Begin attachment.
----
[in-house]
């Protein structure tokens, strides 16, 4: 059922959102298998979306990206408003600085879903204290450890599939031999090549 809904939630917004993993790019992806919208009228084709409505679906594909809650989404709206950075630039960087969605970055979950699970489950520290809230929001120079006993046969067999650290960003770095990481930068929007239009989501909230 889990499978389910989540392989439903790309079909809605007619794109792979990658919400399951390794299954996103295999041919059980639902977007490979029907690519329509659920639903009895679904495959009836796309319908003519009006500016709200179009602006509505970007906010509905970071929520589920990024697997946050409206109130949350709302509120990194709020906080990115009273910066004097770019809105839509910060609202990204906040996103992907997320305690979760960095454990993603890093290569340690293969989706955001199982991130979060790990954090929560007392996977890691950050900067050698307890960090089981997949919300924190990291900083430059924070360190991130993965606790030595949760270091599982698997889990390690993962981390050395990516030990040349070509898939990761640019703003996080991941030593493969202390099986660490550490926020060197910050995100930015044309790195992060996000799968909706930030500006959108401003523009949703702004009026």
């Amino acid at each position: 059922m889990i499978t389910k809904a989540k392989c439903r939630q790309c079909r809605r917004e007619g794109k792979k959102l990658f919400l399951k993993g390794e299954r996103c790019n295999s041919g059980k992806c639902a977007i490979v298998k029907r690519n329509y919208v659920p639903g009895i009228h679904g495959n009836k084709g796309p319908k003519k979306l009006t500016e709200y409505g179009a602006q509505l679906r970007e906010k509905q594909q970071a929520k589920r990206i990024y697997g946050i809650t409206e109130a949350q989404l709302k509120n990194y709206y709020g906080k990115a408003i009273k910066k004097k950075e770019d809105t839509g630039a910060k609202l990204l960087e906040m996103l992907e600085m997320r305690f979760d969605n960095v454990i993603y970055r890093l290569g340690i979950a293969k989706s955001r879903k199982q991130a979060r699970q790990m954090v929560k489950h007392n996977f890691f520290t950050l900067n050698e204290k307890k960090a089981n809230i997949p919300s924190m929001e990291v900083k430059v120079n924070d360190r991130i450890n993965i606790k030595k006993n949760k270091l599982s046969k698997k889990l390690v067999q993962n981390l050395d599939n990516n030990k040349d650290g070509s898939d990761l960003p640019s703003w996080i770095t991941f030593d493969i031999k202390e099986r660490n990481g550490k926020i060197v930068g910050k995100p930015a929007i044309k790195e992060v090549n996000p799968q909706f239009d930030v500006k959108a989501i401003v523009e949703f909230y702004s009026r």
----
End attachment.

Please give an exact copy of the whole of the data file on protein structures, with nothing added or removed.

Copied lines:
[in-house]
């Protein structure tokens, strides 16, 4: 059922959102298998979306990206408003600085879903204290450890599939031999090549 809904939630917004993993790019992806919208009228084709409505679906594909809650989404709206950075630039960087969605970055979950699970489950520290809230929001120079006993046969067999650290960003770095990481930068929007239009989501909230 889990499978389910989540392989439903790309079909809605007619794109792979990658919400399951390794299954996103295999041919059980639902977007490979029907690519329509659920639903009895679904495959009836796309319908003519009006500016709200179009602006509505970007906010509905970071929520589920990024697997946050409206109130949350709302509120990194709020906080990115009273910066004097770019809105839509910060609202990204906040996103992907997320305690979760960095454990993603890093290569340690293969989706955001199982991130979060790990954090929560007392996977890691950050900067050698307890960090089981997949919300924190990291900083430059924070360190991130993965606790030595949760270091599982698997889990390690993962981390050395990516030990040349070509898939990761640019703003996080991941030593493969202390099986660490550490926020060197910050995100930015044309790195992060996000799968909706930030500006959108401003523009949703702004009026």
């Amino acid at each position: 059922m889990i499978t389910k809904a989540k392989c439903r939630q790309c079909r809605r917004e007619g794109k792979k959102l990658f919400l399951k993993g390794e299954r996103c790019n295999s041919g059980k992806c639902a977007i490979v298998k029907r690519n329509y919208v659920p639903g009895i009228h679904g495959n009836k084709g796309p319908k003519k979306l009006t500016e709200y409505g179009a602006q509505l679906r970007e906010k509905q594909q970071a929520k589920r990206i990024y697997g946050i809650t409206e109130a949350q989404l709302k509120n990194y709206y709020g906080k990115a408003i009273k910066k004097k950075e770019d809105t839509g630039a910060k609202l990204l960087e906040m996103l992907e600085m997320r305690f979760d969605n960095v454990i993603y970055r890093l290569g340690i979950a293969k989706s955001r879903k199982q991130a979060r699970q790990m954090v929560k489950h007392n996977f890691f520290t950050l900067n050698e204290k307890k960090a089981n809230i997949p919300s924190m929001e990291v900083k430059v120079n924070d360190r991130i450890n993965i606790k030595k006993n949760k270091l599982s046969k698997k889990l390690v067999q993962n981390l050395d599939n990516n030990k040349d650290g070509s898939d990761l960003p640019s703003w996080i770095t991941f030593d493969i031999k202390e099986r660490n990481g550490k926020i060197v930068g910050k995100p930015a929007i044309k790195e992060v090549n996000p799968q909706f239009d930030v500006k959108a989501i401003v523009e949703f909230y702004s009026r």